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In the case of your engine and how it's running, it's not always that simple. Since you can't see the inside of your engine without tearing it down, and if the bike is running seemingly well, you won't see your parts wear, let alone know anything is wrong. That is, until your bike breaks down. However, there is one thing you can learn how to do -- learn how to read a spark plug. Using the color and condition of the spark plug you'll have some insight as to what shape your engine is in, as well as how tuned, or out of tune, it may be.
What Your Spark Plugs Are Telling You

So, what information can we get from our spark plugs? Well, depending on the condition you can learn that your engine is running too lean or rich, that it's leaking oil or that it's running too hot or cold. You could also find out that your fuel quality is poor or that you have debris in your engine. The following descriptions should give you an idea of what to look for and what it's telling you about how well your engine is performing.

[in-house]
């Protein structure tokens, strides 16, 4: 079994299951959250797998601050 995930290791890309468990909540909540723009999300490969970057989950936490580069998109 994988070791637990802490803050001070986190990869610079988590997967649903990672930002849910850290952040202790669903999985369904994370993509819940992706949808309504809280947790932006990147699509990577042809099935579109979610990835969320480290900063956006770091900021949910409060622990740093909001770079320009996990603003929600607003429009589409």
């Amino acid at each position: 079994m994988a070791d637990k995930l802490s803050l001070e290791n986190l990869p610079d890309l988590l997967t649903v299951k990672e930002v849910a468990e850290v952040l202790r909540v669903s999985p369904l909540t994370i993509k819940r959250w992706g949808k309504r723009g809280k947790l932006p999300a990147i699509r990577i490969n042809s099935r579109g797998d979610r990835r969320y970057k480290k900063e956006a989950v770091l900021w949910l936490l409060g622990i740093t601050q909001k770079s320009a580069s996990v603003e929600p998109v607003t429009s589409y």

Normal engine conditions - An engine that is running well will have a light tan, brown or gray electrode, base ring and porcelain. A little soot (charcoal in color) is also acceptable, although for some machines this may be slightly rich.

Engine running rich - You can foul your spark plug by having too much oil and/or fuel. In the case of fuel, the end of the spark plug will be covered in (dry) soot. This is because you're running too cold of a spark plug (or engine) or too rich of an air/fuel ratio. You might also be running your bike with the choke on for too long.

If the plug is oil fouled, the end of the spark plug will be wet and black, like if you were to dip the end of a spark plug in a pan of used oil. This can indicate that you might have too rich of an fuel/oil mixture in your two stroke, or too high of a setting in your oil injection system. You could also have worn rings or valve guides.

Engine running lean - An engine that is running too lean (or hot) will be white in color, or have a blistered or melted electrode. It's possible that you're running too hot of a spark plug, your timing is off (too far in advance) or you have too lean of an air/fuel mixture.

Keep in mind that before you pull your plug to check the condition, you'll want to get the engine up to operating temperature first. There are different opinions on exactly how to do this, but I recommend getting the bike up to temperature under a load (normal riding conditions). That should give you an accurate enough reading.
Spark Plug Chart